Paid family leave took up a lot of time during last year’s legislative session and was brought up numerous times during the 2018 campaign. This past week the administration and the legislative majority both outlined their plans for establishing a paid family leave program during this legislative session.
For full disclosure, I was in the House last year and voted against the paid family leave bill at the time. I feared that it was whole fully underfunded, and it was passed with a “teaser” tax rate that would only grow in out years. The bill last year would have covered 70% of weekly income up to $1,042 per week for 6 weeks for a family member with a severe illness and 12 weeks for parental and bonding leave. The estimated cost for this was $16.3 million annually and was to be paid for by a 0.136% payroll tax on income up to $150,000 for Vermonters.
On Wednesday – Governor Scott, along with Governor Sununu of New Hampshire announced a plan for a voluntary paid family leave program. If passed it will be open to employers and employees from both Vermont and New Hampshire. To make sure there are enough people in the program both states will enroll their state employees, about 18,000 people. There would also be an opportunity for employers to offer this benefit to their employees at the state rate and if your employer didn’t provide it – an opportunity to buy into the program as individual citizens. The program would be administered by a third-party insurance company which would eliminate unknown claim risk for Vermont and New Hampshire taxpayers. The plan would cost somewhere between $250 and $275 per person and would offer 60% of weekly income up to social security taxable income ($132,600) for six weeks.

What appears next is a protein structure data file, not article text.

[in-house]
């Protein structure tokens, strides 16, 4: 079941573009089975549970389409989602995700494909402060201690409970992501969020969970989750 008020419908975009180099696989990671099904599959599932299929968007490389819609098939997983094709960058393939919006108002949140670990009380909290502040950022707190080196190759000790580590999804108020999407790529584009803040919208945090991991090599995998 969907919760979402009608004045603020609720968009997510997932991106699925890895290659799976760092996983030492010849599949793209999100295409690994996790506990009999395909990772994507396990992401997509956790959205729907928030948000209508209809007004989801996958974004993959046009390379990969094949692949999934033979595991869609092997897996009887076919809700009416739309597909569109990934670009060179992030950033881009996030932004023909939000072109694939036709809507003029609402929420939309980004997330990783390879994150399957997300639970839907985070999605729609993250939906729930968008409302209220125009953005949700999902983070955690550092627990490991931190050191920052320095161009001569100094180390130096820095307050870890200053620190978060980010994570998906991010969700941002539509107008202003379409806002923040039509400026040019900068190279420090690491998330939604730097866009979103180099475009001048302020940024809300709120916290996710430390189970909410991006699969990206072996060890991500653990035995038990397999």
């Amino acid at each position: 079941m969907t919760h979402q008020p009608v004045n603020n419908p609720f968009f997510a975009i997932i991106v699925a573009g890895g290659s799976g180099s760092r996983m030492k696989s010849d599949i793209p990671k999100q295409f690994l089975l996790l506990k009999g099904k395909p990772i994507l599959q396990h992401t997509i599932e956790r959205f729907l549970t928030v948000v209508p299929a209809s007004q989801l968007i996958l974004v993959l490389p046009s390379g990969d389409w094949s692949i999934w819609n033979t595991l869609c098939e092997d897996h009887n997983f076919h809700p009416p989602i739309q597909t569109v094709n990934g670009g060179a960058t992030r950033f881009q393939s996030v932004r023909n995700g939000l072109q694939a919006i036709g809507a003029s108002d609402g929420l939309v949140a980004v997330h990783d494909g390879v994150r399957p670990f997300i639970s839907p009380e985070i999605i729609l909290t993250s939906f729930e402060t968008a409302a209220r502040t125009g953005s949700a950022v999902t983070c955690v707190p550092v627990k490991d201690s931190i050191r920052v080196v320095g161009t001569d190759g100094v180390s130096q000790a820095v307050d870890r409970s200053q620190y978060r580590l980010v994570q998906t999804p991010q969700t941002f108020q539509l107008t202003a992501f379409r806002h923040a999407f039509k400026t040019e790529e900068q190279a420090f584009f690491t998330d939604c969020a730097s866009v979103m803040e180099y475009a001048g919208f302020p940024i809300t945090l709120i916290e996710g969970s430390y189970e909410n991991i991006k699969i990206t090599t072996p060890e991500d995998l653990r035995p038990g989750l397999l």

Not to be outdone by the Governor, leaders from the majority party in Montpelier outlined a plan for 12 weeks fully paid family leave program and have suggested a 0.93% payroll tax to cover the cost. Half of it paid for by the employee and half paid for by the employer.
A few things become clear after this week’s proposals. Paid family leave is more than likely going to happen – but the debate now becomes how should it be done and at what level is sustainable. My biggest concerns are with the legislative proposal. While the details aren’t entirely out – I wonder where they get their tax rate of 0.93%? I know the benefit is more generous than the proposal passed last year – but the benefit isn’t nearly 7 times larger as the new tax rate would suggest. What the legislative leadership proposal does show is that those of us who voted no last year and questioned their math were correct to do so. The tax in their bill last year was not enough and was to be used as a teaser rate leading future legislators to increase taxes – and significantly – to keep the program solvent.
I believe we need to look at all programs skeptically in the weeks ahead – including the Governors to make sure that we aren’t implementing a program that will have costs that rise beyond our ability to pay for them. We also need to understand what impact both proposals would have on employers and small businesses in Vermont - many of which are already struggling to make a go of it.
What are your thoughts? I look forward to hearing from you! Please email me at email@example.com.
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